It is silence and choice, longing and waiting. It is working out and working on. It is holding and giving, clutching and releasing.
Being in a peak creative time is thrilling and rewarding in a hundred different ways, but you can’t stay at the top forever.
There are all kinds of work you can do to make you and your art effective, but it takes faith to create and believe that what you create matters.
I don’t remember what made me think to start layering my scanned drawings together into complex sketch collages.
If you are an artist who isn’t afraid to mix with other artists, can put forth a little hustle to promote yourself and would like another avenue to get your name and work noticed, then RAW is for you.
The creative life doesn’t come easily and requires wise teachers, self-motivation, honesty and humility to learn how to turn the job of artist into a life’s work.
It makes me happy to display the work I’ve done as a way of declaring it finished. I’ve always felt that art is never truly done until it has been given over to an audience.
Last year at this time, I was asked by a friend of mine to create some prop artwork for an indie film she was working on.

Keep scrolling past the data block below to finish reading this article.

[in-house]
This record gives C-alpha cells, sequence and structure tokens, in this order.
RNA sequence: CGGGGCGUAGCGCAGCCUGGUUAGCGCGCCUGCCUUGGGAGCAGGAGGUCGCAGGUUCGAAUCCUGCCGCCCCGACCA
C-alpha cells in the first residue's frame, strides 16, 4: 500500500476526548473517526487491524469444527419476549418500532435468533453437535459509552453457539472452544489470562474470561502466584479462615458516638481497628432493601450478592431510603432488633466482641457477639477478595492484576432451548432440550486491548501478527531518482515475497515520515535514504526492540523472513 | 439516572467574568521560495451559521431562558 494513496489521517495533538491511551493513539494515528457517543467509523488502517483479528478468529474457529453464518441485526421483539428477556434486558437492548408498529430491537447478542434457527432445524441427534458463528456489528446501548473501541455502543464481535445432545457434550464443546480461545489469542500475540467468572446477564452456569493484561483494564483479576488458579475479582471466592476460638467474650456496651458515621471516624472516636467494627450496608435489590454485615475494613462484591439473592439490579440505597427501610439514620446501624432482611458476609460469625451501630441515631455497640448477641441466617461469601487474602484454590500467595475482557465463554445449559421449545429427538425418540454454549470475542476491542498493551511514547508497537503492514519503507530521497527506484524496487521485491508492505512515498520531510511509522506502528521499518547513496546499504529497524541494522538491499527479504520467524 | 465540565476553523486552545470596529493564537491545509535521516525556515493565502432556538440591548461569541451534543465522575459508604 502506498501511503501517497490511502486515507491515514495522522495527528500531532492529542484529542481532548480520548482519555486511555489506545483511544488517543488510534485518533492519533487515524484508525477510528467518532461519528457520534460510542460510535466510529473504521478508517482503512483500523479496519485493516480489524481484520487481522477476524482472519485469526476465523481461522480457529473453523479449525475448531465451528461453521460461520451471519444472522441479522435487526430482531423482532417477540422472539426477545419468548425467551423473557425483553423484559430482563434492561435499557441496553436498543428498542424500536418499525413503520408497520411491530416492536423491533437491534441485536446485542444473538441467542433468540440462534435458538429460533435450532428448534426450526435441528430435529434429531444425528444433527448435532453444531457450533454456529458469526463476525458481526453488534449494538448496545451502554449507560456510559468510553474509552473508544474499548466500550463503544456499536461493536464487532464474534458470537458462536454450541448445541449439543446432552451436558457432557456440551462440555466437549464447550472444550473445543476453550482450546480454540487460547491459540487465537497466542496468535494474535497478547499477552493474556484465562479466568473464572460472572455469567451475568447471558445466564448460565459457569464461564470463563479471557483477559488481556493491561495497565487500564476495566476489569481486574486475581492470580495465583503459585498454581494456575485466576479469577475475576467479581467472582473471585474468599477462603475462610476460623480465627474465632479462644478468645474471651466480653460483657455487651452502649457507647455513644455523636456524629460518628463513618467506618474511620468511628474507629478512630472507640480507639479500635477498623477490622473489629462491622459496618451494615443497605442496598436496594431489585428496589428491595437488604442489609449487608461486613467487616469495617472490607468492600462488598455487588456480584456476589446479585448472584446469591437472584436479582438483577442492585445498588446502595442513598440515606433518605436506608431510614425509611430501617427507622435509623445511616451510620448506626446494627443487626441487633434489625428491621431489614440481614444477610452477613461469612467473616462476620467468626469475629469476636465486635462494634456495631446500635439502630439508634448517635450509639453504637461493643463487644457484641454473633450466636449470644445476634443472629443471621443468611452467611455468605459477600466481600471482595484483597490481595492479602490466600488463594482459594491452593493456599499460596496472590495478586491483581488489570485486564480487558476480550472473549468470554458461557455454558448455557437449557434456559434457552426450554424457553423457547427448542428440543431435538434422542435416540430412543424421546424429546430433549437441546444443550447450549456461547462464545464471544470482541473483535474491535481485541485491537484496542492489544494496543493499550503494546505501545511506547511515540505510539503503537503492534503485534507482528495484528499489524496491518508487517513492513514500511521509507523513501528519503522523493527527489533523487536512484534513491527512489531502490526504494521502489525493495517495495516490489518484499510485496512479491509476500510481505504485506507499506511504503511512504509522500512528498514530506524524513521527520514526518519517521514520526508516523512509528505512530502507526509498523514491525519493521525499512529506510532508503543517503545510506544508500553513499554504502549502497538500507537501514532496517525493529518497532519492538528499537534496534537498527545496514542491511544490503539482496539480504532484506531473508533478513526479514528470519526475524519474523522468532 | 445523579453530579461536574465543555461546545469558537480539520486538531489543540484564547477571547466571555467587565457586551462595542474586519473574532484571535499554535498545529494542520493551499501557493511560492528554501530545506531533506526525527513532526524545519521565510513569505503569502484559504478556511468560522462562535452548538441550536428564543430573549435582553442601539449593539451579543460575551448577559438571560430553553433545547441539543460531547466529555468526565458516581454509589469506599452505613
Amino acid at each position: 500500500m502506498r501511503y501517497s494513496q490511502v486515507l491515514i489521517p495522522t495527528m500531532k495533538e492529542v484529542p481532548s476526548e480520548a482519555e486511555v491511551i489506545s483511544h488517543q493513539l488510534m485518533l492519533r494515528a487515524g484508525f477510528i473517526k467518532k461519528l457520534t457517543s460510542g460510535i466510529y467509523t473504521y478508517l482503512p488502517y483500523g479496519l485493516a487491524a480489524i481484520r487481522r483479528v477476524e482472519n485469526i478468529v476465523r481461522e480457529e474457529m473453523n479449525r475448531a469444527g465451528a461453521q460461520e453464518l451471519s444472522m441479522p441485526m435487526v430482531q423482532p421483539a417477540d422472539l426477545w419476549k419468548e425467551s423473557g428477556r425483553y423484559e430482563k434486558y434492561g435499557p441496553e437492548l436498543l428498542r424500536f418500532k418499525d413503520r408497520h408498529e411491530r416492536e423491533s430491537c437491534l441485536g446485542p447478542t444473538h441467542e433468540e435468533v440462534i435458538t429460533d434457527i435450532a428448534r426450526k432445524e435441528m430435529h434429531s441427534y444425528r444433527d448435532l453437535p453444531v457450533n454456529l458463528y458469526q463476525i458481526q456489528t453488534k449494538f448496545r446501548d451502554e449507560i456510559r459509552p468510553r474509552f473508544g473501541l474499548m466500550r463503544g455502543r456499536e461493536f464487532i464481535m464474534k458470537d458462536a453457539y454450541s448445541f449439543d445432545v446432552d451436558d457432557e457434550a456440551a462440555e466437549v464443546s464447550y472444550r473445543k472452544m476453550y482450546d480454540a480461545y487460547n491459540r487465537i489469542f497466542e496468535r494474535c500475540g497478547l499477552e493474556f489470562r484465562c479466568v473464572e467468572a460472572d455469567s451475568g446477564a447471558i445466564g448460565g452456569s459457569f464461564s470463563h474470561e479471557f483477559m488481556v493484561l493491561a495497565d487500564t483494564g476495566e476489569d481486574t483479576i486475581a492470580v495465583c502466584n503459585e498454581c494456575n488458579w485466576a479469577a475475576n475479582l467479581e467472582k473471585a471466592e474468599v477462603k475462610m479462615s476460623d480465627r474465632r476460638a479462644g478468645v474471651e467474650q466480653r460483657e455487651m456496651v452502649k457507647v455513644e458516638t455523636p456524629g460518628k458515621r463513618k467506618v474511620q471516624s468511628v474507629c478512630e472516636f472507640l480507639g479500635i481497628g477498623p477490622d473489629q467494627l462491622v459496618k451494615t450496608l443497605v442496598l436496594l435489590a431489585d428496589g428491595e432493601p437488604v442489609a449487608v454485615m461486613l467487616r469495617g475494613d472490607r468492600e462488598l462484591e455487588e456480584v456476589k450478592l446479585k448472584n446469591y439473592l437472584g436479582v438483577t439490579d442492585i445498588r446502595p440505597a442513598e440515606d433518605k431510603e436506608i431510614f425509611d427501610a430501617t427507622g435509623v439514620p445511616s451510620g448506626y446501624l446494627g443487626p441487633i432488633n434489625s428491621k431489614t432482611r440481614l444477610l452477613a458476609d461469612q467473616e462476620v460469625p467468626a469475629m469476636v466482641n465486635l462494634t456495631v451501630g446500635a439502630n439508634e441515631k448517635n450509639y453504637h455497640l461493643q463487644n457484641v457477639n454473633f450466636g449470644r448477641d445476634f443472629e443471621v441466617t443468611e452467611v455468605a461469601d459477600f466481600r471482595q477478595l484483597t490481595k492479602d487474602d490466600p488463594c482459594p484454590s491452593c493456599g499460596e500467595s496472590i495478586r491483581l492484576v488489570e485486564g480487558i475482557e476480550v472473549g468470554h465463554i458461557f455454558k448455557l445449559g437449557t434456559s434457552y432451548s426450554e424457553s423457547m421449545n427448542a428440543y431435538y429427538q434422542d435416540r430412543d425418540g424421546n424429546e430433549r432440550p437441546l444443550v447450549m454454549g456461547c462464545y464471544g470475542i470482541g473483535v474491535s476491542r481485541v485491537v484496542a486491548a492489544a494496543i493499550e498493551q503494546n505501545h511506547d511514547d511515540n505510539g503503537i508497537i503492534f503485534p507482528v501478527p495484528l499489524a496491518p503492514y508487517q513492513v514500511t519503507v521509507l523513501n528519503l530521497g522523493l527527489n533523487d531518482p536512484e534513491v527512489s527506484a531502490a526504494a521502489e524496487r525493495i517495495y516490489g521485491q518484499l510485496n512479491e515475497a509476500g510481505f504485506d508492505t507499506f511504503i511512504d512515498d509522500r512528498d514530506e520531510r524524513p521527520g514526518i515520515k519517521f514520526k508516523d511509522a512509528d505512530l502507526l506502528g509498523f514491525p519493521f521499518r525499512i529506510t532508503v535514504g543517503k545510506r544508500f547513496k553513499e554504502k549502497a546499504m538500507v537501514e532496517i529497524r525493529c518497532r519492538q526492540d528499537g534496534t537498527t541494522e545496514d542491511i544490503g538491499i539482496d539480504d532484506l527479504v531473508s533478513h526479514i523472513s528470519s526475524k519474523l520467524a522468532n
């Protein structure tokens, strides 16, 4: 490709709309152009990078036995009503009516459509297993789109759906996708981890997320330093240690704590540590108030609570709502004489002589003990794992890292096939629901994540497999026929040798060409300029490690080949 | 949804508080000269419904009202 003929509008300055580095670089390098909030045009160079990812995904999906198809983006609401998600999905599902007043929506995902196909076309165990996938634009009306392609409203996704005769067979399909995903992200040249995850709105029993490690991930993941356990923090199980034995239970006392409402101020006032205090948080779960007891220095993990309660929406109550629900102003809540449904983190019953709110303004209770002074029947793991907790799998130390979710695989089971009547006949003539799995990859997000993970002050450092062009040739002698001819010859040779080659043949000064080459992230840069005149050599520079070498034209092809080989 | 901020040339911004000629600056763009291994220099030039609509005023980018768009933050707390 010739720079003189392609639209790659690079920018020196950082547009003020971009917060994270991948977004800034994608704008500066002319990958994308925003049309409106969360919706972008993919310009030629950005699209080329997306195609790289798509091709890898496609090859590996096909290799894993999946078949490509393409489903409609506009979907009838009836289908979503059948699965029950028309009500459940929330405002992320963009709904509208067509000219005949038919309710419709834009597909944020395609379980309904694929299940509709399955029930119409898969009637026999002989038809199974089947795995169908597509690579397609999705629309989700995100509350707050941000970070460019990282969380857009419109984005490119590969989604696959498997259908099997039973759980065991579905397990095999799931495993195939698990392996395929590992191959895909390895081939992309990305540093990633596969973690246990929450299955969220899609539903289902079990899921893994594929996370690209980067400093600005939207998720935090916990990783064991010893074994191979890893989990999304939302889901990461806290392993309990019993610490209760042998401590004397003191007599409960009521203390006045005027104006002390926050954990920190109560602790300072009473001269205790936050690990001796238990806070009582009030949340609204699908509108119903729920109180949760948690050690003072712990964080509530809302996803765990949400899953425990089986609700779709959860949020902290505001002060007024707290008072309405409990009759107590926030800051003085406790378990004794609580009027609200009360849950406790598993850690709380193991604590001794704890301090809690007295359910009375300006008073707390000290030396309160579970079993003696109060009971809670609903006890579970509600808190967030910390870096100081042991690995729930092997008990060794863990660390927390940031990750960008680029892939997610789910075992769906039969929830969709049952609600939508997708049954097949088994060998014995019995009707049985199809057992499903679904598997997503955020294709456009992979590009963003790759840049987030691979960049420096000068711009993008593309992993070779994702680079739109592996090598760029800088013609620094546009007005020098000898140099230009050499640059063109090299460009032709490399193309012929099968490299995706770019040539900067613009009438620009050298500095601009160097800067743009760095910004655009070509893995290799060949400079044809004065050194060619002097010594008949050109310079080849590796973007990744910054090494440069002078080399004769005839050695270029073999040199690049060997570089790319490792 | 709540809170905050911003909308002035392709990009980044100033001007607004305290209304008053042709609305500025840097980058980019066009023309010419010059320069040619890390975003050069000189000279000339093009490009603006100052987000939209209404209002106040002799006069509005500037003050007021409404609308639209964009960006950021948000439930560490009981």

You know that popular definition of insanity, right? “Doing the same things and expecting a different result.” Your creativity needs difference and variety of experience in order to be able to make new connections and generate original ideas.
Perspiration sets you up for inspiration. Or, as Pablo Picasso put it, “Inspiration exists, but it must find you working.”
Choosing boldness to assert a piece of my identity as a creator as it relates to the work that I create made the work itself stronger.
I think it may be becoming a disease of our culture that we have so many things to think about at once that we spend much of our time thinking about nothing at all.
One of the universal questions along the journey of following your passion is, “How do I get better?”
Many of the answers are often wonderful and correct, but vague and confusingly actionable. Here are some less murky things you can start doing today to improve your craft:
Part 2, 5 more questions that every artist should have a good, thoughtful answer for.
Part 1, 5 of 10 questions that every artist should have a good, thoughtful answer for.
I had never expected that I would get to see so much of Rothko’s work in one place in my life. I didn’t think it was possible to have an art experience so intimate and important and comprehensive. These paintings mean so much to me, and as I moved from canvas to canvas, room to room, the real wonder of Mark Rothko’s work became ever more clear.